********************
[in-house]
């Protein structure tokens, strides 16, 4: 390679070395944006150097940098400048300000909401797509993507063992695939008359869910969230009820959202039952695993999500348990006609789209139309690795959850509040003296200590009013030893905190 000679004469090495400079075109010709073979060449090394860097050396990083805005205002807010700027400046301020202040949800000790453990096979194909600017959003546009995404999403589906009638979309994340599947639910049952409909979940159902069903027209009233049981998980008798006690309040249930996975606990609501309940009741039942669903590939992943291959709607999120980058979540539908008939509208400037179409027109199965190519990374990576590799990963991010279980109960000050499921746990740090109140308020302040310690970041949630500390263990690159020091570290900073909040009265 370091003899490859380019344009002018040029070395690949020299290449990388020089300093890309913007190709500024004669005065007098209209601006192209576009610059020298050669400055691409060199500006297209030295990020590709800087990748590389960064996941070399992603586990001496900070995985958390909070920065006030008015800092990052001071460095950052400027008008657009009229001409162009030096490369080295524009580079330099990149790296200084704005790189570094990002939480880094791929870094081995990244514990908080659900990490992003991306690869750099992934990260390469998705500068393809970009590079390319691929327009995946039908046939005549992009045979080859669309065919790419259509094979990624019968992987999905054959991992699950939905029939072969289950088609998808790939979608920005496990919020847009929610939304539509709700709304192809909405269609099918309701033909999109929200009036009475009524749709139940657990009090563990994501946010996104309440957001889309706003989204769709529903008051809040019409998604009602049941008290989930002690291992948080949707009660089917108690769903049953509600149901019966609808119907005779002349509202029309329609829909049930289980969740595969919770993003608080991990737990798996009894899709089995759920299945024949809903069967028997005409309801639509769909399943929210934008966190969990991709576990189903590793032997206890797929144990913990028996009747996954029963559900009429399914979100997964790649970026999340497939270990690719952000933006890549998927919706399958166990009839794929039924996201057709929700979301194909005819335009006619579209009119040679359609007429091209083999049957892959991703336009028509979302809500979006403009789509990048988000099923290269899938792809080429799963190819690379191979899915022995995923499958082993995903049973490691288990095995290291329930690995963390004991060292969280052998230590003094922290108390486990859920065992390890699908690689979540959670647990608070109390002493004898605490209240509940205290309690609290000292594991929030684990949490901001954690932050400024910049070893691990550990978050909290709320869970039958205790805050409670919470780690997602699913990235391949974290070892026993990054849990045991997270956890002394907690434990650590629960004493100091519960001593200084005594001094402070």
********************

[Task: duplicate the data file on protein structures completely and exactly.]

[in-house]
């Protein structure tokens, strides 16, 4: 390679070395944006150097940098400048300000909401797509993507063992695939008359869910969230009820959202039952695993999500348990006609789209139309690795959850509040003296200590009013030893905190 000679004469090495400079075109010709073979060449090394860097050396990083805005205002807010700027400046301020202040949800000790453990096979194909600017959003546009995404999403589906009638979309994340599947639910049952409909979940159902069903027209009233049981998980008798006690309040249930996975606990609501309940009741039942669903590939992943291959709607999120980058979540539908008939509208400037179409027109199965190519990374990576590799990963991010279980109960000050499921746990740090109140308020302040310690970041949630500390263990690159020091570290900073909040009265 370091003899490859380019344009002018040029070395690949020299290449990388020089300093890309913007190709500024004669005065007098209209601006192209576009610059020298050669400055691409060199500006297209030295990020590709800087990748590389960064996941070399992603586990001496900070995985958390909070920065006030008015800092990052001071460095950052400027008008657009009229001409162009030096490369080295524009580079330099990149790296200084704005790189570094990002939480880094791929870094081995990244514990908080659900990490992003991306690869750099992934990260390469998705500068393809970009590079390319691929327009995946039908046939005549992009045979080859669309065919790419259509094979990624019968992987999905054959991992699950939905029939072969289950088609998808790939979608920005496990919020847009929610939304539509709700709304192809909405269609099918309701033909999109929200009036009475009524749709139940657990009090563990994501946010996104309440957001889309706003989204769709529903008051809040019409998604009602049941008290989930002690291992948080949707009660089917108690769903049953509600149901019966609808119907005779002349509202029309329609829909049930289980969740595969919770993003608080991990737990798996009894899709089995759920299945024949809903069967028997005409309801639509769909399943929210934008966190969990991709576990189903590793032997206890797929144990913990028996009747996954029963559900009429399914979100997964790649970026999340497939270990690719952000933006890549998927919706399958166990009839794929039924996201057709929700979301194909005819335009006619579209009119040679359609007429091209083999049957892959991703336009028509979302809500979006403009789509990048988000099923290269899938792809080429799963190819690379191979899915022995995923499958082993995903049973490691288990095995290291329930690995963390004991060292969280052998230590003094922290108390486990859920065992390890699908690689979540959670647990608070109390002493004898605490209240509940205290309690609290000292594991929030684990949490901001954690932050400024910049070893691990550990978050909290709320869970039958205790805050409670919470780690997602699913990235391949974290070892026993990054849990045991997270956890002394907690434990650590629960004493100091519960001593200084005594001094402070």